Life Advice



Annie's Mailbox: Depressed Hubby

Kathy Mitchell and Marcy Sugar on

Dear Annie: My wife, "Nicole," had an affair with a co-worker last year. When I found out, I was devastated, and I still have emotional problems because of it. We have four children, so we worked it out the best we could.

Nicole continued to work at the same place with this same co-worker for a short time after I found out, and it was killing me every time she went to her office. A few months ago, she finally found another job.

Recently, Nicole's old boss called and asked if she could fill in temporarily. Nicole asked me if this would be a problem. I never demand things of her, but I did express my feelings that I hoped she could move on and let that past go. Frankly, I don't understand how she could even want to go back into that situation if she really wishes to hold our marriage together.

It's like this affair will never go away. I don't want her around this man ever again. Do you think Nicole wants to revisit a fantasy? Am I being unreasonable to ask her not to do this, or is she taking our relationship for granted? -- Depressed Hubby

Dear Hubby: Nicole probably thinks she can avoid temptation while helping her old boss, but she would be foolish to put herself in that position. More importantly, knowing how nervous it makes you, she should not give it the slightest consideration. Nicole owes it to you to do whatever is necessary to regain your trust.

Make it clear that if she decides to return to that office, you will make an appointment with a marriage counselor, because your relationship obviously needs more work.

Dear Annie: My sister-in-law lives a few blocks away and is very well-off. She throws large birthday parties for her four sons and invites tons of people. She hounds us to attend and makes a big deal if we don't.

My issue is this: She never sends a gift or card to any of our four children on their birthdays. When we throw a party, she always has an excuse not to show up.

I am tired of going to her parties when she is so thoughtless and selfish. My husband doesn't want to start anything, so he asks me to ignore her behavior and attend the parties. I've had five years of this, and that's enough. Even my children notice the disparity.


What would be a good way to approach her behavior without hurting my nephews? -- Frustrated In-Law

Dear Frustrated: You can't make your sister-in-law a more considerate aunt. Please continue to send cards and gifts to your nephews, whether or not you attend the parties. And don't let her browbeat you into showing up. If you keep repeating, "So sorry, we have plans," she'll eventually accept it. The key is to remain sweet and kind, no matter how angry she becomes. She'll look like a raving lunatic, and you'll be the picture of sainthood.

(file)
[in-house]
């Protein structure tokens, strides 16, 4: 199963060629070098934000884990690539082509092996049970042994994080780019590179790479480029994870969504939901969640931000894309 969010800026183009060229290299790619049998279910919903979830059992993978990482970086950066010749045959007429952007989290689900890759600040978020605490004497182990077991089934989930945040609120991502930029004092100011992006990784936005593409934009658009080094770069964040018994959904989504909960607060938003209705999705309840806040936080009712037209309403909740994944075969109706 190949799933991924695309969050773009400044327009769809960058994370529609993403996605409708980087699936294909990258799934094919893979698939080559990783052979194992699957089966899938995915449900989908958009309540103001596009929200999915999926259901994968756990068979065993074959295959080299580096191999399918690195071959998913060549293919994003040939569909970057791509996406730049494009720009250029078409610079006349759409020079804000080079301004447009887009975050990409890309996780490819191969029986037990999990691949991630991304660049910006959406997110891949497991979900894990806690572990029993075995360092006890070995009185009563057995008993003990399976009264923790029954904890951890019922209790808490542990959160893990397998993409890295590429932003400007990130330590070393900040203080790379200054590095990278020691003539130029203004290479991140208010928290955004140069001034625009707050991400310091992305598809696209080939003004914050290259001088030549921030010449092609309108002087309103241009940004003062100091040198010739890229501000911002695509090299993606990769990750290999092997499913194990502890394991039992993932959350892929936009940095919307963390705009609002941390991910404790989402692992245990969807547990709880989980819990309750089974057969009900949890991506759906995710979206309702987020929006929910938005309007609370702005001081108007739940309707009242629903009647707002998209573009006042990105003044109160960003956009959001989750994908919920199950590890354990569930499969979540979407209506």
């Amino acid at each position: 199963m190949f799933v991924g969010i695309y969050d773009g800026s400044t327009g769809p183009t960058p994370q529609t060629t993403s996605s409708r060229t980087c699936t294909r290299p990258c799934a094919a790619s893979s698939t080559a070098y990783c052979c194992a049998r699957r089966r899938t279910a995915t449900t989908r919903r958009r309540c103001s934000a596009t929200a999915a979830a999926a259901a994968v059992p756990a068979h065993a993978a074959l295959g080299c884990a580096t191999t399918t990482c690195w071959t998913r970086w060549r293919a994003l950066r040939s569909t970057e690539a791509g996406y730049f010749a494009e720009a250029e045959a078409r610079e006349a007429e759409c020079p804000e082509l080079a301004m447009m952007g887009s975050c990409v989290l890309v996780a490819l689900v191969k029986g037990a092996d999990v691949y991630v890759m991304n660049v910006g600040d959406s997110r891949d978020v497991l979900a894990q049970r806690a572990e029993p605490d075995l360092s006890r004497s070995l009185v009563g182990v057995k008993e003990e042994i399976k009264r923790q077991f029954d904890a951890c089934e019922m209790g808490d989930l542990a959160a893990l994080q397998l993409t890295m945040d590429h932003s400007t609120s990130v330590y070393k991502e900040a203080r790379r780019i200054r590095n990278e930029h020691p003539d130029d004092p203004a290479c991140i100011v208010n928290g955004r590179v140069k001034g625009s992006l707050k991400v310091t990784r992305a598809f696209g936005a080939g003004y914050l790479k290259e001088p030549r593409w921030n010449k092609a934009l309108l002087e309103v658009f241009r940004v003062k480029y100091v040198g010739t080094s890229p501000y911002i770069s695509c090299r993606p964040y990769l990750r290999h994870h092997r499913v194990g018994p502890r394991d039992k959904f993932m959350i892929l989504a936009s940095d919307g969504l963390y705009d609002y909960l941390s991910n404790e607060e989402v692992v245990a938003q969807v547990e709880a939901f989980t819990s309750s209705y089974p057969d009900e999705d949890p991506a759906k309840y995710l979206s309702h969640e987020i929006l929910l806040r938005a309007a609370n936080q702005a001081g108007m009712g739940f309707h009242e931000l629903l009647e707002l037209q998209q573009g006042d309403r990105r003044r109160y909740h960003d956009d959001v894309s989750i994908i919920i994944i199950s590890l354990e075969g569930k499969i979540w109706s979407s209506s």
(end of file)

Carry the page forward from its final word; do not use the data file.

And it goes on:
Dear Annie: I read the letter from "Depressed and Embarrassed," who suffered from mental illness and was on disability. People didn't believe anything was wrong.

I am a suicidal depressive and suffer from Borderline Personality Disorder (BPD). Four years ago, I had a major breakdown and decided then that I would no longer continue to hide. Most people do not understand mental illness, so I explain my condition to almost anyone who asks. Not everyone is receptive, but I owe it to every person with the illness to broaden the public's understanding of the affliction.

If "Depressed" is embarrassed about her condition, it suggests she has not yet come to terms with it. -- Depressed But Honest in North Carolina

Dear Honest: You may be right, but whether or not to discuss a personal issue is up to the individual. Additional pressure to talk about it won't help.


"Annie's Mailbox" is written by Kathy Mitchell and Marcy Sugar. This column was originally published in 2017. To find out more about Classic Annie's Mailbox and read features by other Creators Syndicate writers and cartoonists, visit Creators Syndicate at




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